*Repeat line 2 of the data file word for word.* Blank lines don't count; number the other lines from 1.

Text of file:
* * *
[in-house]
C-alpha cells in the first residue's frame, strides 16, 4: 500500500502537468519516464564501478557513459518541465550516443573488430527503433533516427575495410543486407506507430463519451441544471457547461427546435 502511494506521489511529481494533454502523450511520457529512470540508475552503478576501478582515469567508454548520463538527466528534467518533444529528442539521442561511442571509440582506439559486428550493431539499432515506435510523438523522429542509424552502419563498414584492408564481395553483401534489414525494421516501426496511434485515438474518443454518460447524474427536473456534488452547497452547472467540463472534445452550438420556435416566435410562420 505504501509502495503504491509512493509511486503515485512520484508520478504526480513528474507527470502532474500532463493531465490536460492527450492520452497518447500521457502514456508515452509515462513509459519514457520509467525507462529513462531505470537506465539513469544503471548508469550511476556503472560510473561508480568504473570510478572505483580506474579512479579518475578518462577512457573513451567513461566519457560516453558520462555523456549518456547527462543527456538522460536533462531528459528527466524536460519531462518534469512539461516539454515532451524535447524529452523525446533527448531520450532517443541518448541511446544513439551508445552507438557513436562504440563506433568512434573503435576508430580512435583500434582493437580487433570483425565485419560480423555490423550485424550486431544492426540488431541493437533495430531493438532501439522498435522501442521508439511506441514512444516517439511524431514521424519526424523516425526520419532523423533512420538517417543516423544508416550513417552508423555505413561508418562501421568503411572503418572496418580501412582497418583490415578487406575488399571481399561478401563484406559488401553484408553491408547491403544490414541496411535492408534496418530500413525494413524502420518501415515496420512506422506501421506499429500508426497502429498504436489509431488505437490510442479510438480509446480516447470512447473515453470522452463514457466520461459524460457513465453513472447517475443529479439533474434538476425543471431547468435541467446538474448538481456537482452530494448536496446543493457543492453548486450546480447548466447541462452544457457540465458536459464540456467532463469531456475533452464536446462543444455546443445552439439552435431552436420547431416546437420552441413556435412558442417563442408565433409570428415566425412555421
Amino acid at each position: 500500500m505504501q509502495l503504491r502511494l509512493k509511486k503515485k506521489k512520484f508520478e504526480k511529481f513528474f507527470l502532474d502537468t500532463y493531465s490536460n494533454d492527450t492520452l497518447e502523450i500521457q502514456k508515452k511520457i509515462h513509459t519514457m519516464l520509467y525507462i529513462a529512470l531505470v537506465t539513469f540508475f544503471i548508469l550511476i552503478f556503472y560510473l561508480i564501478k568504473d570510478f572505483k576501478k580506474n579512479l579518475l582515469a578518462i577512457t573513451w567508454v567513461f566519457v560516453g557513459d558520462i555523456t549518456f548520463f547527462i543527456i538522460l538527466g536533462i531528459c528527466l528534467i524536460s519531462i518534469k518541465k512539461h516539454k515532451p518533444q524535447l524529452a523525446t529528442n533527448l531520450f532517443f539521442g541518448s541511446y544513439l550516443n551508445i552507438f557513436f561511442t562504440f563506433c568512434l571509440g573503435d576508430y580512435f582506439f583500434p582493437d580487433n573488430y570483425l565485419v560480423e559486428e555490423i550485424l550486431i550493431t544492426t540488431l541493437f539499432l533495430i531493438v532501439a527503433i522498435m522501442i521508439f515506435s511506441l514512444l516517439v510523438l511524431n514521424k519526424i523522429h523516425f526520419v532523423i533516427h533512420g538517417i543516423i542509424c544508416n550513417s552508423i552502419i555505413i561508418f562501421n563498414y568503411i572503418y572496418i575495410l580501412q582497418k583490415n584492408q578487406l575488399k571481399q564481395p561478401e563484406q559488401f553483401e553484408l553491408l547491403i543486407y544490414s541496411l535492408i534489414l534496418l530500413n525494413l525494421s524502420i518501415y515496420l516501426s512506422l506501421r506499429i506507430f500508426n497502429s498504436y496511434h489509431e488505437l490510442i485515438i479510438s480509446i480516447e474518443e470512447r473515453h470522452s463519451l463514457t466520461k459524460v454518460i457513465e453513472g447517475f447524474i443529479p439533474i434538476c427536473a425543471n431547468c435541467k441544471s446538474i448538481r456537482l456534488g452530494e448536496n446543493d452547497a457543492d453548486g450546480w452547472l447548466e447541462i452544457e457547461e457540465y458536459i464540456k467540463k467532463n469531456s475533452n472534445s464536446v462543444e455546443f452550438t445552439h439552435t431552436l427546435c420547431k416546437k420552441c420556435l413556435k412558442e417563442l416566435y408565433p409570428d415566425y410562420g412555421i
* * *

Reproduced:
C-alpha cells in the first residue's frame, strides 16, 4: 500500500502537468519516464564501478557513459518541465550516443573488430527503433533516427575495410543486407506507430463519451441544471457547461427546435 502511494506521489511529481494533454502523450511520457529512470540508475552503478576501478582515469567508454548520463538527466528534467518533444529528442539521442561511442571509440582506439559486428550493431539499432515506435510523438523522429542509424552502419563498414584492408564481395553483401534489414525494421516501426496511434485515438474518443454518460447524474427536473456534488452547497452547472467540463472534445452550438420556435416566435410562420 505504501509502495503504491509512493509511486503515485512520484508520478504526480513528474507527470502532474500532463493531465490536460492527450492520452497518447500521457502514456508515452509515462513509459519514457520509467525507462529513462531505470537506465539513469544503471548508469550511476556503472560510473561508480568504473570510478572505483580506474579512479579518475578518462577512457573513451567513461566519457560516453558520462555523456549518456547527462543527456538522460536533462531528459528527466524536460519531462518534469512539461516539454515532451524535447524529452523525446533527448531520450532517443541518448541511446544513439551508445552507438557513436562504440563506433568512434573503435576508430580512435583500434582493437580487433570483425565485419560480423555490423550485424550486431544492426540488431541493437533495430531493438532501439522498435522501442521508439511506441514512444516517439511524431514521424519526424523516425526520419532523423533512420538517417543516423544508416550513417552508423555505413561508418562501421568503411572503418572496418580501412582497418583490415578487406575488399571481399561478401563484406559488401553484408553491408547491403544490414541496411535492408534496418530500413525494413524502420518501415515496420512506422506501421506499429500508426497502429498504436489509431488505437490510442479510438480509446480516447470512447473515453470522452463514457466520461459524460457513465453513472447517475443529479439533474434538476425543471431547468435541467446538474448538481456537482452530494448536496446543493457543492453548486450546480447548466447541462452544457457540465458536459464540456467532463469531456475533452464536446462543444455546443445552439439552435431552436420547431416546437420552441413556435412558442417563442408565433409570428415566425412555421